Matthew Guzzo wins Weston Fellowship and joins McMeans Lab
Since 2007, the Weston Family Awards in Northern Research (previously The W. Garfield Weston Awards in Northern Research) have provided unparalleled support to young scientists in Canada pursuing research in Canada’s North. Funded by the Weston Family Foundation (formerly The W. Garfield Weston Foundation), these annual awards are some of the most prestigious in the country for students pursuing a master’s degree, a doctoral degree or postdoctoral fellowship. Over 270 early-career researchers have been selected to receive an award since the program’s inception, forming a community of Weston Family Northern Scientists who are at the forefront of northern scholarship and who are helping shape a better future for Canada and the world.
Weston Family Award winners undertake research projects across a broad spectrum of fields and disciplines in the natural sciences, including studies of northern ecosystems, biodiversity, flora and fauna, meteorology, oceanography, glaciology, geography and environmental studies.
"I grew up in Northern Ontario and have been an avid fisherman for as long as I can remember. My research generally focuses on the movement, physiology, growth, and feeding of freshwater fish and how these characteristics may be altered by climate change, fishing, and other human-induced stressors. I am especially interested in studying northern fish populations because lakes and rivers in this area are changing at greater magnitudes and rates than most other regions of the world. My research at UTM is funded by a Weston Family Award in Northern Research."
Matthew obtained his BSc, Honours Double Major, Biology and Environmental Science, at University of Western Ontario. He went next to University of Windsor, where he obtained his MSc - Environmental Science. He did his PhD at University of Manitoba and then joined University of Guelph as PostDoctoral Fellow.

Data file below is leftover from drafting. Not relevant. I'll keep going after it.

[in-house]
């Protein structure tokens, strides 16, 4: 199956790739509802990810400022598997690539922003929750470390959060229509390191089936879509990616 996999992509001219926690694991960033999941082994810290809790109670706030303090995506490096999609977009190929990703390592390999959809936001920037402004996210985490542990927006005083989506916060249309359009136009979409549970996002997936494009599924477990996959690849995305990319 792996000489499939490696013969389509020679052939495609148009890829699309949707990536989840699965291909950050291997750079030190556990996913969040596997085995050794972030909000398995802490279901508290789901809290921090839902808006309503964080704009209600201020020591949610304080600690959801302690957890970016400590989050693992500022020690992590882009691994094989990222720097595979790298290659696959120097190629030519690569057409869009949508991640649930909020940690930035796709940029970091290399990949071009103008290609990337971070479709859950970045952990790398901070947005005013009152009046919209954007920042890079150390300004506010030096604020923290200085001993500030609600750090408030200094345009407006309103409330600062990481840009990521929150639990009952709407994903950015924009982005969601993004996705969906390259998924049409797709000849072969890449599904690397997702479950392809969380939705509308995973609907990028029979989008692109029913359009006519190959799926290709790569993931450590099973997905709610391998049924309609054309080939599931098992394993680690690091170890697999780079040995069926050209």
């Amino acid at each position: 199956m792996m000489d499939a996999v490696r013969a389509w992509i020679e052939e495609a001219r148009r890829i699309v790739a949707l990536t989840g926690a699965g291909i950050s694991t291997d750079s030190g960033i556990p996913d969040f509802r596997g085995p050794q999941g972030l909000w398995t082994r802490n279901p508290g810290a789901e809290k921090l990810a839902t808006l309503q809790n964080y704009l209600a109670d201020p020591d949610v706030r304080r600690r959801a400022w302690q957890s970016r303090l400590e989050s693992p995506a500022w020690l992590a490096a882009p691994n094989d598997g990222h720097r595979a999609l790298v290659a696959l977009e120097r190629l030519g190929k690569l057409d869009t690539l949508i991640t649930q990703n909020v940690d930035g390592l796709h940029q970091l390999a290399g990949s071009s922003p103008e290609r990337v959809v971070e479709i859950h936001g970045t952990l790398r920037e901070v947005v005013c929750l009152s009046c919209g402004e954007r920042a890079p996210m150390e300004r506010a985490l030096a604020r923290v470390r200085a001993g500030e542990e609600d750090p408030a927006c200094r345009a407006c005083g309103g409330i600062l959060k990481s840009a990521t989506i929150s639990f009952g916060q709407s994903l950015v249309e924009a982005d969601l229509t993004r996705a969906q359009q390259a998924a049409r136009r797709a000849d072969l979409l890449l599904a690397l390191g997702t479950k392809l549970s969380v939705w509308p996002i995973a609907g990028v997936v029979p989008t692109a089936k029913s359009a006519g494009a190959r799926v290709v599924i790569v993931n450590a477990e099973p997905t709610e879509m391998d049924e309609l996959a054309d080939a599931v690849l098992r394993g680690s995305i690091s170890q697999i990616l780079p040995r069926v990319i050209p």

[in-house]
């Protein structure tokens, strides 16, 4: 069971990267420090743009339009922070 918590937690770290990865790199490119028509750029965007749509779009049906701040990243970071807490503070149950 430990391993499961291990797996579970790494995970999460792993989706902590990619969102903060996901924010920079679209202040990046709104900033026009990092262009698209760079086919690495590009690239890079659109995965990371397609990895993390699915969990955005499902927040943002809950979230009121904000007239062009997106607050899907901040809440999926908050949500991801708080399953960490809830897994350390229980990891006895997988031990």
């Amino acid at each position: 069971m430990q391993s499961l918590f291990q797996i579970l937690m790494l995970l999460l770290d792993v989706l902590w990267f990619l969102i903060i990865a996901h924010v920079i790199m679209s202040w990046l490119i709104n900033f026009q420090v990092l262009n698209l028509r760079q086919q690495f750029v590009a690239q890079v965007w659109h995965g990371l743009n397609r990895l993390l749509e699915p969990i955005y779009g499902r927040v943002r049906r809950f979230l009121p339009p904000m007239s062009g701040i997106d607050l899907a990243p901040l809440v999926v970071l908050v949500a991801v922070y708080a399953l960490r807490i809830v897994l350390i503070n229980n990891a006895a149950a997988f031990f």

Matthew has joined Dr. Bailey McMeans's lab in September 2020 and his research is focused on "Impacts of climate change and exploitation on the growth and life history of two valuable northern fishes":
"Freshwater lakes support food security, recreation, and economical benefits for millions of people worldwide, but are strongly impacted by human activities, including climate change and resource exploitation. In the Canadian North, freshwater fisheries represent an important resource to its people; however, with this region warming more than double the global average and undergoing increases in human population size, the sustainability of these fisheries are threatened. Lake trout (Salvelinus namaycush) and lake whitefish (Coregonus clupeaformis) are two freshwater fish species that are widely distributed throughout Canadian North, where they support many commercial, recreational, and cultural fisheries. Like other cold-water fishes, lake trout and lake whitefish exhibit slow growth, late maturation, and intermittent reproduction, making them highly vulnerable to disturbance and exploitation and other stressors like warming. Interestingly, the influence of these two stressors share a common denominator — they both are generally thought to cause fish populations to become ‘faster’. Increased temperatures due to climate change are predicted to cause more rapid early growth and maturation, leading to reductions in the body size and lifespan. Similarly, exploitation has also been found to target the largest size of fish and causing populations to become comprised of earlier maturing, small bodied individuals. The proposed research is an extension of my past and ongoing northern research, with an overall goal of teasing apart the individual and synergistic impacts of climate change and increasing exploitation on cold-water fish populations in the Canadian North." wrote Dr. Matthew Guzzo on his proposal.
Dr. Matthew Guzzo, welcome to the Department of Biology, University of Toronto Mississauga